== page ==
Events have been conspiring against me, as Hamlet would say (in one of those tiresome modern translations my wife purchases for her students). I did catch That Obscure Object of Desire before Netflix lost the rights to it, then I laid aside three hours to watch Spartacus Friday night. Hey, the IMDb says it’s only two hours, 41 minutes long, that’s plenty of time! Except that, oopsie, what I have is the restored Blu-Ray, which weighs in at three hours, 18 minutes – but it is not a slog by any means.
First things first: That Obscure Object of Desire, Luis Bunuel’s last film. I find myself once again stymied by Bunuel. I’m glad I saw Discreet Charm of the Bourgeoisie first, as, in a way, it prepared me. Just as the title characters in that earlier film never quite get their meal, Desire‘s protagonist – once again, the wonderful Fernando Rey – will never commiserate his relationship with Conchita, a pretty Spanish girl easily twenty-five years his junior. The reasons why become increasingly odd, an escalation over the course of months, maybe years, with Rey always trying to use his wealth to close the deal.
The most famous device employed in Desire is that Conchita is played by two actresses – Carole Bouquet and Angela Molina – both beautiful in different ways. A lot of brain time gets spent trying to figure out what each actress represents, and they frequently switch within the same scene. Apparently Maria Schneider was going the play the role, alone, but quit – some say simply announcing that she couldn’t play the role the way Bunuel wanted it, some say after a horrendous fight. Some also say, quoting from Bunuel’s memoirs, that he hired one actress on the spot to re-shoot the footage Schneider had already shot, and the other actress later, which doesn’t make a whole hell of a lot of sense; another quote from his book claims he was getting drunk at a bar and trying to figure out how to salvage his movie when the idea of using two actresses hit him.
In all, this confusion and duality of legends is really of a piece with the movie. Rey is relating the tale of his doomed relationship to his traveling companions on a train, which doubtless makes this the very definition of an Unreliable Narrator. Or possibly not, as it has to be said that Rey never has a clue as to what makes Conchita tick, and therefore, neither do we; she seems as mutable as the status of which actress is to play her at any given moment. In that way, I’m going to say that Bunuel has absolutely nailed the befuddlement of any male who has ever said or done the wrong thing and has no clue why it was the wrong thing. And, like many a man before and since, he is too busy – or too stupid – keeping his eye on the prize to try to figure anything out. He doesn’t want marriage, he wants a mistress, he wants sex. And he always seems this close…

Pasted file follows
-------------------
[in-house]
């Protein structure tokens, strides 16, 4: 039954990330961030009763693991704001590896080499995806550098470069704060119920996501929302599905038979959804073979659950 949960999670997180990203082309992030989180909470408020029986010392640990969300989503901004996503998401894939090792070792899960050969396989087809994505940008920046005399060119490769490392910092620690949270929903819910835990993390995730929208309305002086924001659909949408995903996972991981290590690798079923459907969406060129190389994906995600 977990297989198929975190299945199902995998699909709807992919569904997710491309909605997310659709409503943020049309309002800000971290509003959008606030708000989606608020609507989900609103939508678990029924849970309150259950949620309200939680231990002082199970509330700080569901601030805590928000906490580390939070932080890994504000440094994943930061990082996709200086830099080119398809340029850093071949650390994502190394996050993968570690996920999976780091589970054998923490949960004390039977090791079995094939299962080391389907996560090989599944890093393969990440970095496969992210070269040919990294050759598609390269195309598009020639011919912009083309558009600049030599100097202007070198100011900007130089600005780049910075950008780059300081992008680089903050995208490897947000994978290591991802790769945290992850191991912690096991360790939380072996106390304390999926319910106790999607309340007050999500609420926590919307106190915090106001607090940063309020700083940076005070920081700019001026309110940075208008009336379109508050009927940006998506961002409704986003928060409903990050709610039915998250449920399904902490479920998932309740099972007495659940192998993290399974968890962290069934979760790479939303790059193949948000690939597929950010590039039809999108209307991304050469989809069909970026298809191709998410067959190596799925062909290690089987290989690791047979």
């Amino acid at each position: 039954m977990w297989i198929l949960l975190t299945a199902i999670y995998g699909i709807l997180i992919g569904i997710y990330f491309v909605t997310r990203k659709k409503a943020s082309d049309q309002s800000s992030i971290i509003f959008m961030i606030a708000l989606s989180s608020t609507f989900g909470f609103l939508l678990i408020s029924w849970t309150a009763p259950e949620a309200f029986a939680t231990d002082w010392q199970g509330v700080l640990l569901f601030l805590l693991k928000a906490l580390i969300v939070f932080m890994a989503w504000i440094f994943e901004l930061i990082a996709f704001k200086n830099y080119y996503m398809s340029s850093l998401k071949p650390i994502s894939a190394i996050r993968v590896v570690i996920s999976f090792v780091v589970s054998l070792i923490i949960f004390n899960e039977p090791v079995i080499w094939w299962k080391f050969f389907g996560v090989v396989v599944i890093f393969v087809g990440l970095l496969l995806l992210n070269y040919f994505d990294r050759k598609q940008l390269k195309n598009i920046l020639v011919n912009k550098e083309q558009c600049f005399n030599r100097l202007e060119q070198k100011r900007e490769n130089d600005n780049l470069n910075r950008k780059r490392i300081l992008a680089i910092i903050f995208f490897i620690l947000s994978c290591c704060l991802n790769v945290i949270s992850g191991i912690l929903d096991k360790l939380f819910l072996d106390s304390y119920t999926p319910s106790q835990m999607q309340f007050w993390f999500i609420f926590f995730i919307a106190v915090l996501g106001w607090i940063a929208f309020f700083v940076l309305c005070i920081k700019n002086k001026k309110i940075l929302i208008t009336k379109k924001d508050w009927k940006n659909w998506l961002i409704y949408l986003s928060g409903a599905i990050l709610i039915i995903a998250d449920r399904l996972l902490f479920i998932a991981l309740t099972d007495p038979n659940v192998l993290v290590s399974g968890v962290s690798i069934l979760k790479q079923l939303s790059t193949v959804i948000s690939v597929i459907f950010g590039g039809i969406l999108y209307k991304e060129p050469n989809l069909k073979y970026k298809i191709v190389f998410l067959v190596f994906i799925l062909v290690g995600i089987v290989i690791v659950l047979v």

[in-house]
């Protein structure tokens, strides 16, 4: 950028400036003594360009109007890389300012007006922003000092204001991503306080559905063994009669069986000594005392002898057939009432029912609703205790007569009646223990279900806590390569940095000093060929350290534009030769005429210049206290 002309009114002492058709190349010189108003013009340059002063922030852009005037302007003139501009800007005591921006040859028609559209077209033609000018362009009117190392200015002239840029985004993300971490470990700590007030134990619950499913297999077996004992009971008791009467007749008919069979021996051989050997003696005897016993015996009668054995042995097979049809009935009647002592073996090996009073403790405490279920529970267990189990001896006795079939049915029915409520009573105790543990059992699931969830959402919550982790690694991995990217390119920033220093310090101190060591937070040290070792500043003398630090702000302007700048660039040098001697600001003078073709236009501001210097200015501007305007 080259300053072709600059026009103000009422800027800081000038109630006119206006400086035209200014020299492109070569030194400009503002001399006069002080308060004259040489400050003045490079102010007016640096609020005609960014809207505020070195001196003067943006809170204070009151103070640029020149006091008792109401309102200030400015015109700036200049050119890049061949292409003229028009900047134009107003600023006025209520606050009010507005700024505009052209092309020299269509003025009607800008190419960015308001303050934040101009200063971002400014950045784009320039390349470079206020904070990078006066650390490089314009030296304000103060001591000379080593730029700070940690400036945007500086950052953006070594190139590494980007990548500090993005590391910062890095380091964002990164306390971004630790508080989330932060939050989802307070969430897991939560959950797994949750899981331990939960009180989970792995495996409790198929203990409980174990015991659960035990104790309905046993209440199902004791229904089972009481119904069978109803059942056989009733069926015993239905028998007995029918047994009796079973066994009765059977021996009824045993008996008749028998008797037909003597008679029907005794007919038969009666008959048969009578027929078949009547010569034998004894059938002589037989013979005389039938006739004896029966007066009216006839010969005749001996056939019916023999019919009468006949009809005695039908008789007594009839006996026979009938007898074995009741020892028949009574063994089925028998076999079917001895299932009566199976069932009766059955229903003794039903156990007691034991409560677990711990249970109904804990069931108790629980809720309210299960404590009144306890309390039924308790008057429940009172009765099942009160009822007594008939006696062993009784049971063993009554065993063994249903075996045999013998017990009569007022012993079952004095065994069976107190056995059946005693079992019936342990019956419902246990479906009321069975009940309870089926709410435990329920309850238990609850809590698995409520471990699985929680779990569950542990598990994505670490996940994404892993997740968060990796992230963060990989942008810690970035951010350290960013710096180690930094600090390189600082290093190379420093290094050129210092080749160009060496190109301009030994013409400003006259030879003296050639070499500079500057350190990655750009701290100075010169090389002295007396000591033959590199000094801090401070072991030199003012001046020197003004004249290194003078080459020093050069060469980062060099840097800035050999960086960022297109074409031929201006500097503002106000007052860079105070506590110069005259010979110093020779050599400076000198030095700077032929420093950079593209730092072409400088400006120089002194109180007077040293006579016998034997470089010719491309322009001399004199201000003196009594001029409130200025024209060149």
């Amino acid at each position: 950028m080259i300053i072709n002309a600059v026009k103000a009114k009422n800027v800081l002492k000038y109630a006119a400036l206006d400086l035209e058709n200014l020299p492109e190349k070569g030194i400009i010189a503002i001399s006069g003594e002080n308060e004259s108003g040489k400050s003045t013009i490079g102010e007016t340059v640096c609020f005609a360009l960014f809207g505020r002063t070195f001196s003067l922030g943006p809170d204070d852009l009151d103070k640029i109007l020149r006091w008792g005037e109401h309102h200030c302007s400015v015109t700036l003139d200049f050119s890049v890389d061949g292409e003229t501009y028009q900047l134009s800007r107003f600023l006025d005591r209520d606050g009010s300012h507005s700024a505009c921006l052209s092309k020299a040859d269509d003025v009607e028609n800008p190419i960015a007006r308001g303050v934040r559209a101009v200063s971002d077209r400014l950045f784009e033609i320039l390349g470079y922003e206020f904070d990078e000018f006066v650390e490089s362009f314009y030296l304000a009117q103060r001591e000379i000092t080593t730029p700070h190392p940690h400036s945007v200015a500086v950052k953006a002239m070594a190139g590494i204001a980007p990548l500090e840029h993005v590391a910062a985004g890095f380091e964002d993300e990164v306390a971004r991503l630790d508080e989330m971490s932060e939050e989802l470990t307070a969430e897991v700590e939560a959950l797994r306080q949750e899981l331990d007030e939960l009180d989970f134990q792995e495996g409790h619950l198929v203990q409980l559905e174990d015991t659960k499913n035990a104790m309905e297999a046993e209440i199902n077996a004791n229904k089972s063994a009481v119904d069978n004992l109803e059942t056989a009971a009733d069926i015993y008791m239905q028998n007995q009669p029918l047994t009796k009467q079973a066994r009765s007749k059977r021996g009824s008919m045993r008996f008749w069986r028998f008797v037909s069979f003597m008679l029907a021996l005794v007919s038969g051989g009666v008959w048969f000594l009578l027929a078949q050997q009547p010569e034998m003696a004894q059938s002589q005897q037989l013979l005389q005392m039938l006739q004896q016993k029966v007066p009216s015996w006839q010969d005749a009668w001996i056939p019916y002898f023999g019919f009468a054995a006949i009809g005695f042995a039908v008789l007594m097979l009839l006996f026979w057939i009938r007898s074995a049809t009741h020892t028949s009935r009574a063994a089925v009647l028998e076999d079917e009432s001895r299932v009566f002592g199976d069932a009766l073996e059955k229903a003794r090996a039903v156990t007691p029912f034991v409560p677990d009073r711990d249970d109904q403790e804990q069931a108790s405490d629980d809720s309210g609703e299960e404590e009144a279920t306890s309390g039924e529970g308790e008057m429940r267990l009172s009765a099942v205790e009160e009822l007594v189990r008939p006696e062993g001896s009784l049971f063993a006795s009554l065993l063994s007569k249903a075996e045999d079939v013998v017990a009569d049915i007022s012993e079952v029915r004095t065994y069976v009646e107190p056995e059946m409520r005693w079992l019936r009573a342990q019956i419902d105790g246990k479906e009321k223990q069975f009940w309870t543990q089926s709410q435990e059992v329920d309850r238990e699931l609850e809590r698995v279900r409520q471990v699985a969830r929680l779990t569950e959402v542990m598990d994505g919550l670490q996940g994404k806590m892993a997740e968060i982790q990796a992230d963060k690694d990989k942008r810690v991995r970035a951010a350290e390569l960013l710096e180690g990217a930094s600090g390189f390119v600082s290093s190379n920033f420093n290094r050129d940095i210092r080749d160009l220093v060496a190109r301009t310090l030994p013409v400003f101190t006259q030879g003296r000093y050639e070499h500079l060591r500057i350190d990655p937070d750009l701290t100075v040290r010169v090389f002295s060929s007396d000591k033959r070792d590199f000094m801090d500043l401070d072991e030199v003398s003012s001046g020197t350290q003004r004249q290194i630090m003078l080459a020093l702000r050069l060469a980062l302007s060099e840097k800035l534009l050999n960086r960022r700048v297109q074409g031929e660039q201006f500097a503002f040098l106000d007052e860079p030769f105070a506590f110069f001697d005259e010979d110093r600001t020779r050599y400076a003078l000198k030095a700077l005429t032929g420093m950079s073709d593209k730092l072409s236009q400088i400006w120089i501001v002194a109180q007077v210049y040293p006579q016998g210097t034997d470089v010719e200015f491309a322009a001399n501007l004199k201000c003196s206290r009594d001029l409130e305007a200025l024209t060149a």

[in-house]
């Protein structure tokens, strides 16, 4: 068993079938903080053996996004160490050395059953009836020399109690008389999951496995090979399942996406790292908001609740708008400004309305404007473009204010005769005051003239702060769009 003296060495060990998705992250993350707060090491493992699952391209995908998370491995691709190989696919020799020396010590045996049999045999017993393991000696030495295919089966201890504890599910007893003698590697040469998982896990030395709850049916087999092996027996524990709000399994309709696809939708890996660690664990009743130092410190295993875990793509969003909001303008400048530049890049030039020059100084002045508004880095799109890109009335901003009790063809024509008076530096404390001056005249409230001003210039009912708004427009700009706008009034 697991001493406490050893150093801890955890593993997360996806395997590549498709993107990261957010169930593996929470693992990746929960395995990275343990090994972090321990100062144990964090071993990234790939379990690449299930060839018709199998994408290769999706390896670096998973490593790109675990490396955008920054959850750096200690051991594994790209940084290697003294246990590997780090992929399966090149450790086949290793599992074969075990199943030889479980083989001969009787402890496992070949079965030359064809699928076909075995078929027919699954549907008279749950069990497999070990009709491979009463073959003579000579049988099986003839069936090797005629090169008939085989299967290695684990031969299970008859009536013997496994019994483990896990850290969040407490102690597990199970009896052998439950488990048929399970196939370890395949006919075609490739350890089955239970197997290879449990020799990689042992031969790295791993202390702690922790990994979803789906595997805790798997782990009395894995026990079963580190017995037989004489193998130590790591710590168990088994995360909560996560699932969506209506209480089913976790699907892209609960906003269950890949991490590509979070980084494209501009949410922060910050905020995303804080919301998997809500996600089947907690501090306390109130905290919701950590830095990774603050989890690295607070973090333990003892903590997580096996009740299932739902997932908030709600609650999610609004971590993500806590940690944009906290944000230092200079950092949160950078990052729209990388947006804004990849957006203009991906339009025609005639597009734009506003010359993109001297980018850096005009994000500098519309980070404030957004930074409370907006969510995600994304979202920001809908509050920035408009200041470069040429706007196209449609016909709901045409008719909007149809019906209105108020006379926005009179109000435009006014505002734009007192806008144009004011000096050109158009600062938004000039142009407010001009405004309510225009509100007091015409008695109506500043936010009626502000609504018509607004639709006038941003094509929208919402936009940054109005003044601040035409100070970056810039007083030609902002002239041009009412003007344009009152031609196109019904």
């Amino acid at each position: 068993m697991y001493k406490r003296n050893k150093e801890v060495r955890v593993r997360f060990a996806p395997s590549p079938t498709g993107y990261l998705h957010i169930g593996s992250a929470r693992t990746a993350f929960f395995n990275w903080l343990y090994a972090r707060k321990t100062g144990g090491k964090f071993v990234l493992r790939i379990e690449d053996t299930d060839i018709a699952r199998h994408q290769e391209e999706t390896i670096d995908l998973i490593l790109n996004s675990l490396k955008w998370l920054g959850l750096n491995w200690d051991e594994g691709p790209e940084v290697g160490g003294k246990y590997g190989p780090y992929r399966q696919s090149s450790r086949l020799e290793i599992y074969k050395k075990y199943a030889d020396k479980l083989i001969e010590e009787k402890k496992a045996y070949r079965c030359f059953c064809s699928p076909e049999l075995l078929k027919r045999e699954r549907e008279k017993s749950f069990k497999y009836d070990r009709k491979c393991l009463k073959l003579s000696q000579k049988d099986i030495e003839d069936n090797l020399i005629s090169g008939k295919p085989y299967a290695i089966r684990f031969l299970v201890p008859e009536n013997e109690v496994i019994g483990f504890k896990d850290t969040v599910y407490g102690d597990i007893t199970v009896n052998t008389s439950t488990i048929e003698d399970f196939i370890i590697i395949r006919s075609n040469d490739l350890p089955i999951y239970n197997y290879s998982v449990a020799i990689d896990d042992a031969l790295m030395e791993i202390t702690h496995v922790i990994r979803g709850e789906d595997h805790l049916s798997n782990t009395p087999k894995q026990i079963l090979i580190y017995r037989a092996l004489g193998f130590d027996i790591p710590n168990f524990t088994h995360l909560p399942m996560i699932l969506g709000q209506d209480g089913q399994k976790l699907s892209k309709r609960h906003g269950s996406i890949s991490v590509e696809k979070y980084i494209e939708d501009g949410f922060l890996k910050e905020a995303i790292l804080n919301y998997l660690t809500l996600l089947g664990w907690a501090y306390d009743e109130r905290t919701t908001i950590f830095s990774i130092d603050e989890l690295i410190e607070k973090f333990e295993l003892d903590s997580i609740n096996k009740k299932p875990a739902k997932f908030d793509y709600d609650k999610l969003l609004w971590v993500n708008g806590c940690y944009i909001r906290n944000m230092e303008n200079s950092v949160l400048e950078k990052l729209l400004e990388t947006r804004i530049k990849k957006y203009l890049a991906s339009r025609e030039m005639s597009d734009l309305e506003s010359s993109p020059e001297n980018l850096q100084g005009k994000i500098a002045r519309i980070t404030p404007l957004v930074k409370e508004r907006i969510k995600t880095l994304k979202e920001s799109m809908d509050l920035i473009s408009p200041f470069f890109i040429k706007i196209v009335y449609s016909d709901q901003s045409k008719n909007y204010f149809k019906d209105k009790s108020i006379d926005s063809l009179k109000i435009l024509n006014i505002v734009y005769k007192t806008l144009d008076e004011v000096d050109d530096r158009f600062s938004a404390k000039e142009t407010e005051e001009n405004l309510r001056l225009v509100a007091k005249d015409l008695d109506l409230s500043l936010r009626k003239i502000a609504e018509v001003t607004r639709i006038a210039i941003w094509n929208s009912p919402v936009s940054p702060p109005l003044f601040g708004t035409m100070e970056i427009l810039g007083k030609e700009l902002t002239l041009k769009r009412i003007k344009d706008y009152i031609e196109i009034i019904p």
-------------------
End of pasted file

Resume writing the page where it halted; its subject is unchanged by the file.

Which is grossly simplifying and glossing over much more. Bunuel doesn’t make popcorn movies. He makes movies that engage on many levels, and you must pay attention, if only to see what will astound and confound you next.
And then there is Spartacus.
Ah, Spartacus. No obscure symbolism here. Well, not on the level of Bunuel, anyway. Straightforward, glorious story of the Third Servile War, with some historic jiggery-pokery by Howard Fast in his novel and Dalton Trumbo in his screenplay. Legend has it that Kirk Douglas was royally peeved by not getting the title role in Ben-Hur, and Spartacus was going to by-God show them, producing the movie himself through his Bryna Productions. That’s a big chip to be carrying on your shoulder, and it wasn’t long before Douglas fired the first director, Anthony Mann – apparently the only footage Mann shot that’s still in the finished picture is at the very beginning, in the salt mines. Douglas remembered that guy who directed him before, and that movie turned out pretty well. Stanley Kubrick, and Paths of Glory.